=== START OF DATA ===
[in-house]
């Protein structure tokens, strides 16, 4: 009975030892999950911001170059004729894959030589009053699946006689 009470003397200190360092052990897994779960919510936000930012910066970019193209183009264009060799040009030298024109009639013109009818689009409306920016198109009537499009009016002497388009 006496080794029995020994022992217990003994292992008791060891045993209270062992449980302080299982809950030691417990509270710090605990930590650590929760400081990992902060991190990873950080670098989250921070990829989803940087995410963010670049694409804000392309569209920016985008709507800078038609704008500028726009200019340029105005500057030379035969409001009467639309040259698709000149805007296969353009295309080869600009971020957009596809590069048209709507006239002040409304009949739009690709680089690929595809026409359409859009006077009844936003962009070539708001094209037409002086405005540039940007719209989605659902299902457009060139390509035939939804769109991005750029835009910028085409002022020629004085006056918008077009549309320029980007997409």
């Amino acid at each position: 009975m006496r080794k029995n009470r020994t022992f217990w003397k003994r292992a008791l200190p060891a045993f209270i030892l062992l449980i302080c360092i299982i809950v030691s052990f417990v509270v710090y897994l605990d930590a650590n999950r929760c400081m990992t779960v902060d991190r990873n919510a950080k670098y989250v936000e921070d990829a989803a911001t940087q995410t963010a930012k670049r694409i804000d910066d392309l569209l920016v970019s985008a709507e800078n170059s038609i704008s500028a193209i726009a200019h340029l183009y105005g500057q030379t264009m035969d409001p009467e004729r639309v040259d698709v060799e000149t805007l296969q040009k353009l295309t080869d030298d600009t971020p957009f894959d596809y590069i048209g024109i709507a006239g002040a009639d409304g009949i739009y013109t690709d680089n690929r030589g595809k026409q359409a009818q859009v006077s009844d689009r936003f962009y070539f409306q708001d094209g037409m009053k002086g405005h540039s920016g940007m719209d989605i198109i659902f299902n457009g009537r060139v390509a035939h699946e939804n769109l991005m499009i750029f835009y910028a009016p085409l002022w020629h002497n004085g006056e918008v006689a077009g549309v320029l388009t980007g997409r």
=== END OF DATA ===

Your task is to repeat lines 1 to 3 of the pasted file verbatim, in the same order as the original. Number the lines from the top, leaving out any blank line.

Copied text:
[in-house]
């Protein structure tokens, strides 16, 4: 009975030892999950911001170059004729894959030589009053699946006689 009470003397200190360092052990897994779960919510936000930012910066970019193209183009264009060799040009030298024109009639013109009818689009409306920016198109009537499009009016002497388009 006496080794029995020994022992217990003994292992008791060891045993209270062992449980302080299982809950030691417990509270710090605990930590650590929760400081990992902060991190990873950080670098989250921070990829989803940087995410963010670049694409804000392309569209920016985008709507800078038609704008500028726009200019340029105005500057030379035969409001009467639309040259698709000149805007296969353009295309080869600009971020957009596809590069048209709507006239002040409304009949739009690709680089690929595809026409359409859009006077009844936003962009070539708001094209037409002086405005540039940007719209989605659902299902457009060139390509035939939804769109991005750029835009910028085409002022020629004085006056918008077009549309320029980007997409």
């Amino acid at each position: 009975m006496r080794k029995n009470r020994t022992f217990w003397k003994r292992a008791l200190p060891a045993f209270i030892l062992l449980i302080c360092i299982i809950v030691s052990f417990v509270v710090y897994l605990d930590a650590n999950r929760c400081m990992t779960v902060d991190r990873n919510a950080k670098y989250v936000e921070d990829a989803a911001t940087q995410t963010a930012k670049r694409i804000d910066d392309l569209l920016v970019s985008a709507e800078n170059s038609i704008s500028a193209i726009a200019h340029l183009y105005g500057q030379t264009m035969d409001p009467e004729r639309v040259d698709v060799e000149t805007l296969q040009k353009l295309t080869d030298d600009t971020p957009f894959d596809y590069i048209g024109i709507a006239g002040a009639d409304g009949i739009y013109t690709d680089n690929r030589g595809k026409q359409a009818q859009v006077s009844d689009r936003f962009y070539f409306q708001d094209g037409m009053k002086g405005h540039s920016g940007m719209d989605i198109i659902f299902n457009g009537r060139v390509a035939h699946e939804n769109l991005m499009i750029f835009y910028a009016p085409l002022w020629h002497n004085g006056e918008v006689a077009g549309v320029l388009t980007g997409r």